Is it a coincidence that, after a late night out, you feel like gorging on street corner poutine? Probably. But if late nights become a habit, that poutine might too.
That’s the thrust of a new study published in Sleep. Healthy adults who slept less than normal hours ate more and ate later than those who get a good night’s sleep.
In their experiment, researchers measured the body weight, caloric intake, and meal timing of 225 healthy adults aged twenty-two to fifty; twenty seven served as a control group, and the rest were put on a schedule of two baseline nights, five sleep-restricted nights, and two recovery nights.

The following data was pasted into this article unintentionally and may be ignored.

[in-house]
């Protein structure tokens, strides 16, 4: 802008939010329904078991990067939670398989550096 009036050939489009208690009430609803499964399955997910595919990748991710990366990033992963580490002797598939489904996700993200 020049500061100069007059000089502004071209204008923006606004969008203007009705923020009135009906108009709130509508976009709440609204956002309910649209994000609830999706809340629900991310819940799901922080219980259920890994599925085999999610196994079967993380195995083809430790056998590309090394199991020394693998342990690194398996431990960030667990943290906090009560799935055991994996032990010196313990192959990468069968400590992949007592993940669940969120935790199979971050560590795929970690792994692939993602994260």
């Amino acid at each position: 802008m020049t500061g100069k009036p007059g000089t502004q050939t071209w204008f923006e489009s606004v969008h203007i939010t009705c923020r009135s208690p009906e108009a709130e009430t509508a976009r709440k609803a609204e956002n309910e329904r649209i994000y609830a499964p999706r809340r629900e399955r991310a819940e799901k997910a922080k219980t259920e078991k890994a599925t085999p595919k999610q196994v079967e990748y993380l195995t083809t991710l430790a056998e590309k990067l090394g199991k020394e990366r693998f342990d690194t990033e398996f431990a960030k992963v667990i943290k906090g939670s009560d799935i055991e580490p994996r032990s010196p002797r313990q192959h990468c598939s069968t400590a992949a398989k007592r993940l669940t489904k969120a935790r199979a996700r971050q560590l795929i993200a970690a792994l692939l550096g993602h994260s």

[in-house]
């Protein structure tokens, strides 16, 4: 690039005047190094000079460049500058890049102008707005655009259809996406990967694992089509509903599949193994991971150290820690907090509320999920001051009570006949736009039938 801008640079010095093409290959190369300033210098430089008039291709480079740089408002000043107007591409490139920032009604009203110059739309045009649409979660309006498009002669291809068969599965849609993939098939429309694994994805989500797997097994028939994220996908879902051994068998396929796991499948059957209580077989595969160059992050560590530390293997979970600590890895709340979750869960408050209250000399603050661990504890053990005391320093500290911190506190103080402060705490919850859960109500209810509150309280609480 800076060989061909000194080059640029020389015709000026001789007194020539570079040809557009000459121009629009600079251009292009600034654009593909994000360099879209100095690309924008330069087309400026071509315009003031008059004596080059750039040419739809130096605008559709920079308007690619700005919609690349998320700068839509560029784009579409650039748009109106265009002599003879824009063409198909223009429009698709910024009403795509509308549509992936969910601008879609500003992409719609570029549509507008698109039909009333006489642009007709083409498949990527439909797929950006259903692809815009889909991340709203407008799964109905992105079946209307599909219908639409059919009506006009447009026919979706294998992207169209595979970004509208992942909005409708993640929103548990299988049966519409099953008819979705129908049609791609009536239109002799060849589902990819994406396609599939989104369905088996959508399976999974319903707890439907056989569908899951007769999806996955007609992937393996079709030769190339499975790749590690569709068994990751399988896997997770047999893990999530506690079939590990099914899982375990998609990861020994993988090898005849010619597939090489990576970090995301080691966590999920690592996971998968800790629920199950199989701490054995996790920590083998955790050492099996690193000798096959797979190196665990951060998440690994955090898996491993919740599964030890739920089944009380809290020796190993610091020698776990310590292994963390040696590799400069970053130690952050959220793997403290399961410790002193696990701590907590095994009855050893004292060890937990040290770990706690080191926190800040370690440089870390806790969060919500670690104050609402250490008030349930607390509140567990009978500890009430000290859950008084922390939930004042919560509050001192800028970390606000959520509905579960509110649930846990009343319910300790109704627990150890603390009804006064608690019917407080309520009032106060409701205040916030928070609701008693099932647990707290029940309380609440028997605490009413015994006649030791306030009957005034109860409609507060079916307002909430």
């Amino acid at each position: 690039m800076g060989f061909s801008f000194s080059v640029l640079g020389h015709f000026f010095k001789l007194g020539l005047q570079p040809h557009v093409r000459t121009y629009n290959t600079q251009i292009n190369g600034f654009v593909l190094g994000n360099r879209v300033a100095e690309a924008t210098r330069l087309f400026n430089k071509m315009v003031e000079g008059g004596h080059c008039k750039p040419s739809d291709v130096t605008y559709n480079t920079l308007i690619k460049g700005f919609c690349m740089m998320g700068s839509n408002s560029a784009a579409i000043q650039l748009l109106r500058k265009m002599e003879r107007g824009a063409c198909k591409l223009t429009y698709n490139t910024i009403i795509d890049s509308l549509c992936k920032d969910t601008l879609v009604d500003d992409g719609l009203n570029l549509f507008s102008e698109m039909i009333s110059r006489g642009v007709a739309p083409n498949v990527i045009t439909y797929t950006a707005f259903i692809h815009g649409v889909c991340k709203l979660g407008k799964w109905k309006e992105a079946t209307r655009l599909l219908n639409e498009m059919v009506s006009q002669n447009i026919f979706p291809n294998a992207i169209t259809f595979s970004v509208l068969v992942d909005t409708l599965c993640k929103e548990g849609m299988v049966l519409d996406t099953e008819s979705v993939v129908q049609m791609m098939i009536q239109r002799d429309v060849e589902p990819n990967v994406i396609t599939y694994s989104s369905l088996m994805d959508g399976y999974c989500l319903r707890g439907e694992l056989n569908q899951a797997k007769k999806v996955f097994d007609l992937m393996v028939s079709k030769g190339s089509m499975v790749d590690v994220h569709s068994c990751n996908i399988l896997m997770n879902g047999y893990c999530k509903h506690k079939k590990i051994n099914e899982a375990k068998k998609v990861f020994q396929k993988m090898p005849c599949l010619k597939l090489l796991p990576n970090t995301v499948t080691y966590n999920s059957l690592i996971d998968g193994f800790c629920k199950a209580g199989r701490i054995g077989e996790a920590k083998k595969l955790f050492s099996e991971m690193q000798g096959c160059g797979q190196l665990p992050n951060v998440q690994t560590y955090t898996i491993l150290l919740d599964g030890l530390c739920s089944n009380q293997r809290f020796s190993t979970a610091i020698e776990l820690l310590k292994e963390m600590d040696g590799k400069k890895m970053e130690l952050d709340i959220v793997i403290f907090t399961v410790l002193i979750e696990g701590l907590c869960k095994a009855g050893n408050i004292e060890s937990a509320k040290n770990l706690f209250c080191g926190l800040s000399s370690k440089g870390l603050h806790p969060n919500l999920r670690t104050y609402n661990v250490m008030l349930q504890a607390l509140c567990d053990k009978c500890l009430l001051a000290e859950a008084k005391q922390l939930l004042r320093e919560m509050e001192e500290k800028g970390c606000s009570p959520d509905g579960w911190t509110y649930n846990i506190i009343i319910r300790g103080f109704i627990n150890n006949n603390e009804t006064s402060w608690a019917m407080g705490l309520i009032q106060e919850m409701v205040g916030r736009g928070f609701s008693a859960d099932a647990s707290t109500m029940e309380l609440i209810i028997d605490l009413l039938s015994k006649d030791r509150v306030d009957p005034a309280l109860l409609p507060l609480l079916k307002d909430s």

Researchers found that sleep-restricted subjects gained more weight than control subjects, with men gaining more than women. Sleep restricted subjects consumed more calories than the control subjects, ate a greater number of meals, and ate more frequently late at night.
So, trying to lose a little weight? Maybe stop burning the midnight oil.